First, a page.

Thursday, June 6, 2013

Thank You, Concrete Walls.

I got a call from a number I didn't recognize, but I answered it anyway. Turns out it was a from a colleague of mine asking if I was available for a job the next day. I was. He gave me an address and a call time, and I thought nothing else of it as I hung up the phone.

I show up to set the next day to find that it was in the basement of a building. And we weren't using the basement as a location. The basement had basically been turned into a sound stage with built sets and everything. Huh. Interesting. 

Anyway, after ingesting a bowl of powdered scrambled "eggs" and some potatoes from crafty/catering, we got to work and lit the first scene of the day. Not terribly difficult as a lot of the lights were still in place from when they shot a different scene the day before.

And as usual, once we got the first shot all set up and the cameras were about to roll, I found myself a nice apple box to sit on and pulled out my phone to check my messages... and saw that for the first time in a while, I had no reception.

"Well, duh," I thought to myself. "We're in a basement."

I looked around to see if I can spot the usual sight of crew members hunched over their phone; their faces illuminated by their Facebook page. I saw none.

Because, duh, we're in a basement.

Then I realized why I had gotten a call for the job from a number I didn't recognize. My friend had used a land line in one of the offices that had been set up down here.

Because. We're in a basement. With no cell reception. Duh.

And it was a weird day, not because we're in a sound stage that was basically underground, but because I realized just how attached to my phone I was. (Though definitely still not as attached as others are.)

I lost count of how many times I pulled out my phone just to be greeted by a reminder that I have no cell signal. And I was surprised by how often I caught myself just automatically looking at my phone throughout the day.

And it did take some time getting used to, but I eventually learned to stop myself whenever I started to reach for my phone for any reason other than to see what time it was.

And even more interesting was what was happening around set. Without the use of a phone to occupy our time underground, we started talking (or rather, whispering when we're rolling) to each other more. I had conversations with more grips on that first day than I usually do over the course of a whole show. People were reading real magazines and newspapers, passing them on when the last page was read. It seemed like this is what work would be like ten years ago in this industry.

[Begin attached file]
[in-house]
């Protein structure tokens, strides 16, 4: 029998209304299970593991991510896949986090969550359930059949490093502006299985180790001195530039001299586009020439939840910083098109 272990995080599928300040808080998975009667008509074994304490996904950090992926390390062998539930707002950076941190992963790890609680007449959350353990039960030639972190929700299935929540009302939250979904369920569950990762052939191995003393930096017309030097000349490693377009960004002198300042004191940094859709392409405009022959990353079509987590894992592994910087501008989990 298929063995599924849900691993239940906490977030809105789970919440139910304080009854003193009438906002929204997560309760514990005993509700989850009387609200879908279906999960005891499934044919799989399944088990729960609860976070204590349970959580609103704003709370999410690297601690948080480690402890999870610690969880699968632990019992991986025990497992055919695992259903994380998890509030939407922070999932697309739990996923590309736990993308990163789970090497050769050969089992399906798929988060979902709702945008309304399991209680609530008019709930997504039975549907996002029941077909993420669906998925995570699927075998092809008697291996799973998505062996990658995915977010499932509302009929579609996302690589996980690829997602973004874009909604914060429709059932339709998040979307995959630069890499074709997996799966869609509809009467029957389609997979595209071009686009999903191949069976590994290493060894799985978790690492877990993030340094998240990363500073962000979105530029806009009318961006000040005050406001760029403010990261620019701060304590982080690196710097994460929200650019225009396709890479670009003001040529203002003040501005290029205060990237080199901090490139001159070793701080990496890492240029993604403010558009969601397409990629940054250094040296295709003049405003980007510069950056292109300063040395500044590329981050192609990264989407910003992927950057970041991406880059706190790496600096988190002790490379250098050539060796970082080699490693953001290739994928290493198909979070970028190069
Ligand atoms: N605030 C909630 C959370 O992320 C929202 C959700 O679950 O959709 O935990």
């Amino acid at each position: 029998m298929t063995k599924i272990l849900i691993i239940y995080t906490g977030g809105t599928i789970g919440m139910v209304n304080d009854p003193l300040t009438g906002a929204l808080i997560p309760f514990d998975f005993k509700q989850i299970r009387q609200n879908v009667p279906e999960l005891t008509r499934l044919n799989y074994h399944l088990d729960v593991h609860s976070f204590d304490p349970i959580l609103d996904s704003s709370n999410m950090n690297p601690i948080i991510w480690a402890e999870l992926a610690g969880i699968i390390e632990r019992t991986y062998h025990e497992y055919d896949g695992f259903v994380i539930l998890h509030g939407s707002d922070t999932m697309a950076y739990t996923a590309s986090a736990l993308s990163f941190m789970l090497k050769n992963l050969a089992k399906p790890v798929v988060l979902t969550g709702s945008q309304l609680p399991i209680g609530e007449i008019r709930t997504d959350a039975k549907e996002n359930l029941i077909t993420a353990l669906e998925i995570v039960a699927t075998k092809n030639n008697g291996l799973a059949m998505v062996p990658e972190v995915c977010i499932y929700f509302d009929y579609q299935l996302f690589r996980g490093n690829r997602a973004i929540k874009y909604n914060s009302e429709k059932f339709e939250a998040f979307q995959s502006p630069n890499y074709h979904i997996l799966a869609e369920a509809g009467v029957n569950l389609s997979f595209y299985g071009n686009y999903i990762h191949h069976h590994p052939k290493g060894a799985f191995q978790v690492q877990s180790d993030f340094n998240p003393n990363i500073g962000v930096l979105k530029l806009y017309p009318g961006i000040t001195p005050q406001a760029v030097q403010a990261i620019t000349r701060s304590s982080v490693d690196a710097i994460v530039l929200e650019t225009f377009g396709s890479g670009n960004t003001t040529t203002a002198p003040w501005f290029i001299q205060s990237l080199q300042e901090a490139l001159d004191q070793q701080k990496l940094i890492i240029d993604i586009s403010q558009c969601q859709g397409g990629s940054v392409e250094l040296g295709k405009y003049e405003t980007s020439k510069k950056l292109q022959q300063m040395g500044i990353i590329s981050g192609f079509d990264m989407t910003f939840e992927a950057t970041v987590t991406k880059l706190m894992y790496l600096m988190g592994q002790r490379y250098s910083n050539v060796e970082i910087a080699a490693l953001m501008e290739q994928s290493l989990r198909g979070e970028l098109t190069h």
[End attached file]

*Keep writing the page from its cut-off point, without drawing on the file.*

I will admit, it was a little nerve wracking to not use my phone all day. After all, the success of a day player is reliant on how quickly you can return a call. But part of me felt it was somewhat freeing in a way.* I'm old enough to remember the days when cell phones weren't that common. When I could just go about my business without being attached to a digital leash. Without this thing in my pocket I had to constantly check.

Owning a cell phone meant that you can be reached anywhere at any time, but sometimes, I miss being unreachable.

Wrap was eventually called, and one by one, we made our way from the basement into the night air. As my phone gained reception again, it buzzed with the slew of incoming messages that hadn't been able to find me all day in the digital ether.

I browsed through them and answered the ones that needed answering. Then I promptly shut my phone off for the night...

* However, the most amusing part was when I learned that the Best Boy couldn't stray too far from the office or else he'd be out of range for the cordless phone Production had set him up with that he had to carry around with him. This "no cell phone thing" probably wasn't very freeing for him.

Creative Commons License
This work is licensed under a Creative Commons Attribution-NonCommercial-NoDerivs 3.0 United States License .